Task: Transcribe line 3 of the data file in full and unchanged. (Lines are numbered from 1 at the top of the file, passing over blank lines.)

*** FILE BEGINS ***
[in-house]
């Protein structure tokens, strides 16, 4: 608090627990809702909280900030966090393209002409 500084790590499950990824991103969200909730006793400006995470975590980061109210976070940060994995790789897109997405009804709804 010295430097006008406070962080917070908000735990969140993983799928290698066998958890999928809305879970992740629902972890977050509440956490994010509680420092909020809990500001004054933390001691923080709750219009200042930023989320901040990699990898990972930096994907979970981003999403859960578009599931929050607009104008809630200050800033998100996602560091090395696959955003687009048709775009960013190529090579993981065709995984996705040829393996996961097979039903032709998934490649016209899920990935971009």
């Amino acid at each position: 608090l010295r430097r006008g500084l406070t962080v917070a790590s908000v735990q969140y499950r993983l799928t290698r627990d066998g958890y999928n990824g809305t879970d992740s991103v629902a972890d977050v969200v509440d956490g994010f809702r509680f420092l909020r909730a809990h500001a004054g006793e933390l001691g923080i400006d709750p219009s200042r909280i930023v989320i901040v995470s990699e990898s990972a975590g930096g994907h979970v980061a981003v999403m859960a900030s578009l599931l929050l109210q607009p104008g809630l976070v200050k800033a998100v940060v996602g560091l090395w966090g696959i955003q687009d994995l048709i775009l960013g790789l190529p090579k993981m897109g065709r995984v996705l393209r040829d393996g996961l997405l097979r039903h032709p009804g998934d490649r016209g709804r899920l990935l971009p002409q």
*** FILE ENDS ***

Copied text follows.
């Amino acid at each position: 608090l010295r430097r006008g500084l406070t962080v917070a790590s908000v735990q969140y499950r993983l799928t290698r627990d066998g958890y999928n990824g809305t879970d992740s991103v629902a972890d977050v969200v509440d956490g994010f809702r509680f420092l909020r909730a809990h500001a004054g006793e933390l001691g923080i400006d709750p219009s200042r909280i930023v989320i901040v995470s990699e990898s990972a975590g930096g994907h979970v980061a981003v999403m859960a900030s578009l599931l929050l109210q607009p104008g809630l976070v200050k800033a998100v940060v996602g560091l090395w966090g696959i955003q687009d994995l048709i775009l960013g790789l190529p090579k993981m897109g065709r995984v996705l393209r040829d393996g996961l997405l097979r039903h032709p009804g998934d490649r016209g709804r899920l990935l971009p002409q």